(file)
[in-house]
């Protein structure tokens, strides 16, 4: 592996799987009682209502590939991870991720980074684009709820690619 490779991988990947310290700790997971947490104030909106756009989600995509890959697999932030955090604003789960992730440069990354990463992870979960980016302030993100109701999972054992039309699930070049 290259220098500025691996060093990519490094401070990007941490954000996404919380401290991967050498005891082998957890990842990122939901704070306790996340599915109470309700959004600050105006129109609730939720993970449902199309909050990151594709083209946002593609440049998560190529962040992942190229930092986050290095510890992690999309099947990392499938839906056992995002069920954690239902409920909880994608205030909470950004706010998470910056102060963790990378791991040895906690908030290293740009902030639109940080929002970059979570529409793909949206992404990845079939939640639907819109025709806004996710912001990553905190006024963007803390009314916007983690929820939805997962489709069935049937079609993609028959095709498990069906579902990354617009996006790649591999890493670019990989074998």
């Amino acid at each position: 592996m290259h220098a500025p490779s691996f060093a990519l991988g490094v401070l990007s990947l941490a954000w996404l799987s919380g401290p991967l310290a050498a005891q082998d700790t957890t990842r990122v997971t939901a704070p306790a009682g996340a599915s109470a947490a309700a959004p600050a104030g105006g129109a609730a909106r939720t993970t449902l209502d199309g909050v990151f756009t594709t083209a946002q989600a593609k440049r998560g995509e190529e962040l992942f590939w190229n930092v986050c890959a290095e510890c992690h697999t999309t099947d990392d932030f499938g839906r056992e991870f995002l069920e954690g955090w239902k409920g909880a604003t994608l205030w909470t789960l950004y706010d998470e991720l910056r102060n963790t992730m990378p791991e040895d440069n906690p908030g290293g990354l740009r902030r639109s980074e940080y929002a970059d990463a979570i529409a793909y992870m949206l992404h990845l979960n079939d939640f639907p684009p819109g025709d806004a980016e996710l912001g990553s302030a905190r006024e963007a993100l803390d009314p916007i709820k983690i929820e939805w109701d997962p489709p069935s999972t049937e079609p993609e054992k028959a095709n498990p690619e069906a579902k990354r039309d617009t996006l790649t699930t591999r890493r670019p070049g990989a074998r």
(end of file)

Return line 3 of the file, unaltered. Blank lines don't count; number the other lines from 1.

């Amino acid at each position: 592996m290259h220098a500025p490779s691996f060093a990519l991988g490094v401070l990007s990947l941490a954000w996404l799987s919380g401290p991967l310290a050498a005891q082998d700790t957890t990842r990122v997971t939901a704070p306790a009682g996340a599915s109470a947490a309700a959004p600050a104030g105006g129109a609730a909106r939720t993970t449902l209502d199309g909050v990151f756009t594709t083209a946002q989600a593609k440049r998560g995509e190529e962040l992942f590939w190229n930092v986050c890959a290095e510890c992690h697999t999309t099947d990392d932030f499938g839906r056992e991870f995002l069920e954690g955090w239902k409920g909880a604003t994608l205030w909470t789960l950004y706010d998470e991720l910056r102060n963790t992730m990378p791991e040895d440069n906690p908030g290293g990354l740009r902030r639109s980074e940080y929002a970059d990463a979570i529409a793909y992870m949206l992404h990845l979960n079939d939640f639907p684009p819109g025709d806004a980016e996710l912001g990553s302030a905190r006024e963007a993100l803390d009314p916007i709820k983690i929820e939805w109701d997962p489709p069935s999972t049937e079609p993609e054992k028959a095709n498990p690619e069906a579902k990354r039309d617009t996006l790649t699930t591999r890493r670019p070049g990989a074998r």